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Vol. 35 No. 4, October 1998
Pages 411-419

Exercise and activity level in Alzheimer's disease: A potential treatment focus

Linda Teri, PhD; Susan M. McCurry, PhD; David M. Buchner, MD; Rebecca G. Logsdon, PhD; Andrea Z. LaCroix, PhD; Walter A. Kukull, PhD; William E. Barlow, PhD; Eric B. Larson, MD, MPH

Department of Psychiatry and Behavioral Sciences, University of Washington, Seattle, WA 98195; Northwest Center for Outcomes Research in Older Adults, Veterans Affairs Puget Sound Health Care System, Seattle, WA 98108; Department of Prevention and Community Services, Group Health Cooperative of Puget Sound, Seattle, WA 98101; Department of Epidemiology, University of Washington, and Department of Medicine, University of Washington, Seattle, WA 98195

Abstract — This article provides information on the baseline health and physical function of 30 individuals with Alzheimer's disease (AD); describes a community-based program designed to increase balance, flexibility, strength, and endurance in these persons by the training of caregivers to facilitate and supervise exercise activity; and documents the adherence of these subjects and their caregivers to this intervention. Subjects were recruited from an ongoing, community-based Alzheimer's Disease Patient Registry, and met NINCDS-ADRDA criteria for probable or possible AD. Caregivers were family members living with the demented individuals in the community. Physical performance was measured using walking speed, functional reach, and standing balance. Health status was measured with the Medical Outcomes Study Short Form, the Sickness Impact Profile, and caregiver reports of subject's restricted activity days, bed disability days, falls, and exercise participation. Baseline data indicated that persons with AD were impaired on measures of physical performance and function, compared to published data on nondemented older adults. During a 12-wk treatment period, caregivers were taught to guide their demented charges in an individualized program of endurance activities (primarily walking), strength training, and balance and flexibility exercises. Adherence data indicated that 100% of the subjects were compliant with some exercise recommendations, and one-third completed all assigned exercises during the training period. Caregivers were able to learn and direct subjects during scheduled exercise activities. These findings indicate that the integration of exercise training into the care of persons with AD is both needed and feasible. Further research is currently underway to determine the efficacy of this approach for reducing additional physical disability in these individuals.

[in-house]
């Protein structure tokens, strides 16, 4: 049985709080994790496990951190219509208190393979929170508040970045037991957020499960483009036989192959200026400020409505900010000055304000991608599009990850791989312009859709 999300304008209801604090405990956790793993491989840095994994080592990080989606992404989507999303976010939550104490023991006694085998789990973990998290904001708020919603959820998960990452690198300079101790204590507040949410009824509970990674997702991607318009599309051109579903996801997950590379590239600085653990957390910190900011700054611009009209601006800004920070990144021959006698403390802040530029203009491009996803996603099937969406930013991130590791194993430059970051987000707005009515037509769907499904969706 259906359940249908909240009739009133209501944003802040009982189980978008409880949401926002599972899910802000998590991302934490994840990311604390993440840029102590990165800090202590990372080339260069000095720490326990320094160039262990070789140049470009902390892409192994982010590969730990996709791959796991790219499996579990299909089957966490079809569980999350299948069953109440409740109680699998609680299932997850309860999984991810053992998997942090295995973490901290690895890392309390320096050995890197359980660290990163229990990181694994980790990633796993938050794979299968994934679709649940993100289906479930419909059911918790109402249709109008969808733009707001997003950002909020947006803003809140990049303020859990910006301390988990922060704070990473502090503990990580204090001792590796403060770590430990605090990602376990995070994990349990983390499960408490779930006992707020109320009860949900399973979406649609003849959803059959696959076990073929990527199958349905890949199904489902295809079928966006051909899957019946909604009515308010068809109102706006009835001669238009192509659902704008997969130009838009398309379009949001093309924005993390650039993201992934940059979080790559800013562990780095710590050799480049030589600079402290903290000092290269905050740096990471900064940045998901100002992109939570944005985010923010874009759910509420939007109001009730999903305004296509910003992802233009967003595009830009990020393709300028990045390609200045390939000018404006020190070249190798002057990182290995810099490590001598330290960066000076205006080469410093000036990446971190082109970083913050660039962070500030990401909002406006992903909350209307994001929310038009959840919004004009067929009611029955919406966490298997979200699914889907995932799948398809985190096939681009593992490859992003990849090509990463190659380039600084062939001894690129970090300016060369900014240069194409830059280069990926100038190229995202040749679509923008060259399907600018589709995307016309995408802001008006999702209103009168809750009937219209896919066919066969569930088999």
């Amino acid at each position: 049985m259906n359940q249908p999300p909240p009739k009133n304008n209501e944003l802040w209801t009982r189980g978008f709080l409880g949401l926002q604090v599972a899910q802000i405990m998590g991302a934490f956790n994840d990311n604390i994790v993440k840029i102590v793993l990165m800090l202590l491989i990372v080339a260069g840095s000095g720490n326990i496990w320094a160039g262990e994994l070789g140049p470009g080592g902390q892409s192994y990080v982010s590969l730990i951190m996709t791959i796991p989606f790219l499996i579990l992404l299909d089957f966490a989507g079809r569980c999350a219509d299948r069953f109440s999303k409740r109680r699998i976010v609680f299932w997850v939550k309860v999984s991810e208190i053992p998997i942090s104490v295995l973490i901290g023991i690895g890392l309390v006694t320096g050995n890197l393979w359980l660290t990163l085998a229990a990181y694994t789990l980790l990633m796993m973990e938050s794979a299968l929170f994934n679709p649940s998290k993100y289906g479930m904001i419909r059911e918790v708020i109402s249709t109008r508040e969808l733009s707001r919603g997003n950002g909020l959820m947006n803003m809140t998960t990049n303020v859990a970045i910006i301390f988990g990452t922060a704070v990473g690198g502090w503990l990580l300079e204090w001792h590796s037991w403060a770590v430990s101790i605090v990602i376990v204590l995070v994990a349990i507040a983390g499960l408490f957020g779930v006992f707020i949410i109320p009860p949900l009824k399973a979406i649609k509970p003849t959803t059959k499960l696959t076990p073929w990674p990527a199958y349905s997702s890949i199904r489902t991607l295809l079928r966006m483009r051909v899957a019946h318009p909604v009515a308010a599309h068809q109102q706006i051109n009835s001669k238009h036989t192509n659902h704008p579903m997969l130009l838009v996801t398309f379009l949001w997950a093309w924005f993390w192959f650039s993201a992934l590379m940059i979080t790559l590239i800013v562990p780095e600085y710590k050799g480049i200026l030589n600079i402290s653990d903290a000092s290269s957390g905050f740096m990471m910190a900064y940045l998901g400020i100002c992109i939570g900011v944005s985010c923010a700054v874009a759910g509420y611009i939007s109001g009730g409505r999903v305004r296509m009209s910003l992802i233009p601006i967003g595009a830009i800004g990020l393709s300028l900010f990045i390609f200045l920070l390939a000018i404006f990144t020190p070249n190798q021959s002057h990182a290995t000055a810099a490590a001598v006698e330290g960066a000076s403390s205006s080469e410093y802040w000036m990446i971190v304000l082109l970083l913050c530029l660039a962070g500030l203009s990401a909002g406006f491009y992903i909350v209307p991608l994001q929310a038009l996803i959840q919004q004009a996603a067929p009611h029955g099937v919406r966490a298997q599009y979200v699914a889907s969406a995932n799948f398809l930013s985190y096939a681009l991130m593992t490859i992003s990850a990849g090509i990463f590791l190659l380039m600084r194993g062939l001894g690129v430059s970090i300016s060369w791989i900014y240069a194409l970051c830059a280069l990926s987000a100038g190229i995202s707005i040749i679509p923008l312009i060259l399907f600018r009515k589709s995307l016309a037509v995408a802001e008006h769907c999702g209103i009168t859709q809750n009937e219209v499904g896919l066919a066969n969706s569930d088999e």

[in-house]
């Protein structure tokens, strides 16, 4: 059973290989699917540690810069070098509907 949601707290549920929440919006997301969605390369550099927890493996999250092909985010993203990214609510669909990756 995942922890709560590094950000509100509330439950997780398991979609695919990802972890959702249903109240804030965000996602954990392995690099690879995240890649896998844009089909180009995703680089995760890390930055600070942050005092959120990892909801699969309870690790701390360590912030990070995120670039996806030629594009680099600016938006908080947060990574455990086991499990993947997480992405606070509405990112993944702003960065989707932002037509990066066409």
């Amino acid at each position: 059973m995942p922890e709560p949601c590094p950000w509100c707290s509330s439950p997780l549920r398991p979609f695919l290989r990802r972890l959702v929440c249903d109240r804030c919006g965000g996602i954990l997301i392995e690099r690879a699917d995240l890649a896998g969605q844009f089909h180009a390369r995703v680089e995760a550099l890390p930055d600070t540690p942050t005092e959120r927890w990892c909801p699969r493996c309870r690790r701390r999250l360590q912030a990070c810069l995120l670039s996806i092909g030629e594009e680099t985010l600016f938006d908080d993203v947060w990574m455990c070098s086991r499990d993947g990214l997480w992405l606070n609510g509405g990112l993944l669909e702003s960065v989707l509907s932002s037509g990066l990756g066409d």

Key words: Alzheimer's disease, caregivers, exercise, physical function.

This material is based upon work supported, in part, by a grant from the National Institute of Aging.
Address all correspondence and requests for reprints to: Linda Teri, PhD, University of Washington, Psychiatry and Behavioral Science, Box 356560, Seattle, WA 98195-6560; email:


  Alzheimer's disease (AD) affects physical function. Although the association between physical health and AD has received little attention, the studies that do exist indicate a consistent adverse relationship between the two. For example, persons with AD show more signs of under-nutrition than age-matched controls (1). Their mobility, ambulation, body care, and home management skills decline more rapidly over the course of a year than controls of comparable age and physical health (2). The risk of injuries, including falls and fractures, is also increased among persons with impaired cognitive functioning (3-5). In one study, 50 percent of persons with AD seen in an outpatient geriatric clinic either fell or became unable to walk during a 3-yr follow-up period (6). Of these, more than half sustained new fractures during the 3 years, a rate three times the age- and gender-adjusted rate for nondemented subjects. Similarly, recent studies have shown that their risk for falls in institutional settings is nearly twice that of nondemented residents of comparable age (7).